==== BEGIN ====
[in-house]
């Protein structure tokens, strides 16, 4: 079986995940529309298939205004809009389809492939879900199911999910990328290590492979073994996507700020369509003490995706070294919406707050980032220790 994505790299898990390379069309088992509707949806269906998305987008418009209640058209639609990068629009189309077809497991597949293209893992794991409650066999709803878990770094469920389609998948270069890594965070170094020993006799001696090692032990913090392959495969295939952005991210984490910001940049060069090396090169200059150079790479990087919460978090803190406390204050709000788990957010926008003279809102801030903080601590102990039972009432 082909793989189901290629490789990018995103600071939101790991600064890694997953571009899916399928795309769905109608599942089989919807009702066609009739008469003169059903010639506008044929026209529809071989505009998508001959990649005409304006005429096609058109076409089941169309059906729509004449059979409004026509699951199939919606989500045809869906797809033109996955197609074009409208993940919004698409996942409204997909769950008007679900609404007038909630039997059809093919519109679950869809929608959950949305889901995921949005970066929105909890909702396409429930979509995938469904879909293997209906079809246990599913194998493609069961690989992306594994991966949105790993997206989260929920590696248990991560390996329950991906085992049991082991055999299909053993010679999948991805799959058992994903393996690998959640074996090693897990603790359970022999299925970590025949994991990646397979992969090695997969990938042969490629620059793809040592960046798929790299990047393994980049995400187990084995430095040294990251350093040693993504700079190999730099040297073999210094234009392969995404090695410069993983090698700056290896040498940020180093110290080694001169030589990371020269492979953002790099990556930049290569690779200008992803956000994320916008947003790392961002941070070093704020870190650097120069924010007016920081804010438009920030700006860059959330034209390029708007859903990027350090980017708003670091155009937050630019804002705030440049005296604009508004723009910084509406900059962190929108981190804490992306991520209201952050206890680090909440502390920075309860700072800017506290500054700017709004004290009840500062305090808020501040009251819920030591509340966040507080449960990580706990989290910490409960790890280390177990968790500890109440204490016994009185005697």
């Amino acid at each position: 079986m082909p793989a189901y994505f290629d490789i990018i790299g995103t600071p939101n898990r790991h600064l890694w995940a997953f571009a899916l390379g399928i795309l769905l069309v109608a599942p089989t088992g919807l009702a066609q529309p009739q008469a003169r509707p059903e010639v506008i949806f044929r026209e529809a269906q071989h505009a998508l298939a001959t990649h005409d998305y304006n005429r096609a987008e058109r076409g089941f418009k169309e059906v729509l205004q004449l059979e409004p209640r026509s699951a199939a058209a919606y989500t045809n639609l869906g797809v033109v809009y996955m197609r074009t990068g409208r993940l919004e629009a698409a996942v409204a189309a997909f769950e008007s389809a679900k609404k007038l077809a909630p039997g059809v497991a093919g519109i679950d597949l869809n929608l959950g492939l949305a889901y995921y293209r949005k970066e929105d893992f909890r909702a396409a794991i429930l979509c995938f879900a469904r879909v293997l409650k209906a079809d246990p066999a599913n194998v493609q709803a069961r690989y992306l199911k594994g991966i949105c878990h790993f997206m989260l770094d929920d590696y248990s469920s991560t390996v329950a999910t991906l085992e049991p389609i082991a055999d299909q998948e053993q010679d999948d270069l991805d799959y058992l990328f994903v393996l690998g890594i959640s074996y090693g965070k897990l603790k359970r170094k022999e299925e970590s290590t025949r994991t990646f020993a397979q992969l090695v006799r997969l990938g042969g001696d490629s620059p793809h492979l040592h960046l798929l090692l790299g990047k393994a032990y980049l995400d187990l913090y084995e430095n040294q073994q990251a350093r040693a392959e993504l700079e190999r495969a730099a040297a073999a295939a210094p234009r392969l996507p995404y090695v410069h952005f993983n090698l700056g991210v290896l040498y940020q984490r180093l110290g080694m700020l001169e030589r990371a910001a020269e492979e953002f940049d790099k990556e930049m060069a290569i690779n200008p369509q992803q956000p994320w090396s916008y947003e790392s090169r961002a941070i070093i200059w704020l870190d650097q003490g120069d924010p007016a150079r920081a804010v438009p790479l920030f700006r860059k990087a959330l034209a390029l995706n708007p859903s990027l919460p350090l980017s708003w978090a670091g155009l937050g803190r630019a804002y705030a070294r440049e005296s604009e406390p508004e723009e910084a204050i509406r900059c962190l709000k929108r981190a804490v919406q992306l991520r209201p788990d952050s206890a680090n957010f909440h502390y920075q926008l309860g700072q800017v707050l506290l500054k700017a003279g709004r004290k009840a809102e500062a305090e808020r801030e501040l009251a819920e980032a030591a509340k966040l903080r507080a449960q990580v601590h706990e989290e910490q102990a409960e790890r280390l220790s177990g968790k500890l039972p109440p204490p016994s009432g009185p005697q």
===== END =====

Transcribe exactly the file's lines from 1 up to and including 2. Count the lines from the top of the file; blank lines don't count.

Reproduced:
[in-house]
């Protein structure tokens, strides 16, 4: 079986995940529309298939205004809009389809492939879900199911999910990328290590492979073994996507700020369509003490995706070294919406707050980032220790 994505790299898990390379069309088992509707949806269906998305987008418009209640058209639609990068629009189309077809497991597949293209893992794991409650066999709803878990770094469920389609998948270069890594965070170094020993006799001696090692032990913090392959495969295939952005991210984490910001940049060069090396090169200059150079790479990087919460978090803190406390204050709000788990957010926008003279809102801030903080601590102990039972009432 082909793989189901290629490789990018995103600071939101790991600064890694997953571009899916399928795309769905109608599942089989919807009702066609009739008469003169059903010639506008044929026209529809071989505009998508001959990649005409304006005429096609058109076409089941169309059906729509004449059979409004026509699951199939919606989500045809869906797809033109996955197609074009409208993940919004698409996942409204997909769950008007679900609404007038909630039997059809093919519109679950869809929608959950949305889901995921949005970066929105909890909702396409429930979509995938469904879909293997209906079809246990599913194998493609069961690989992306594994991966949105790993997206989260929920590696248990991560390996329950991906085992049991082991055999299909053993010679999948991805799959058992994903393996690998959640074996090693897990603790359970022999299925970590025949994991990646397979992969090695997969990938042969490629620059793809040592960046798929790299990047393994980049995400187990084995430095040294990251350093040693993504700079190999730099040297073999210094234009392969995404090695410069993983090698700056290896040498940020180093110290080694001169030589990371020269492979953002790099990556930049290569690779200008992803956000994320916008947003790392961002941070070093704020870190650097120069924010007016920081804010438009920030700006860059959330034209390029708007859903990027350090980017708003670091155009937050630019804002705030440049005296604009508004723009910084509406900059962190929108981190804490992306991520209201952050206890680090909440502390920075309860700072800017506290500054700017709004004290009840500062305090808020501040009251819920030591509340966040507080449960990580706990989290910490409960790890280390177990968790500890109440204490016994009185005697």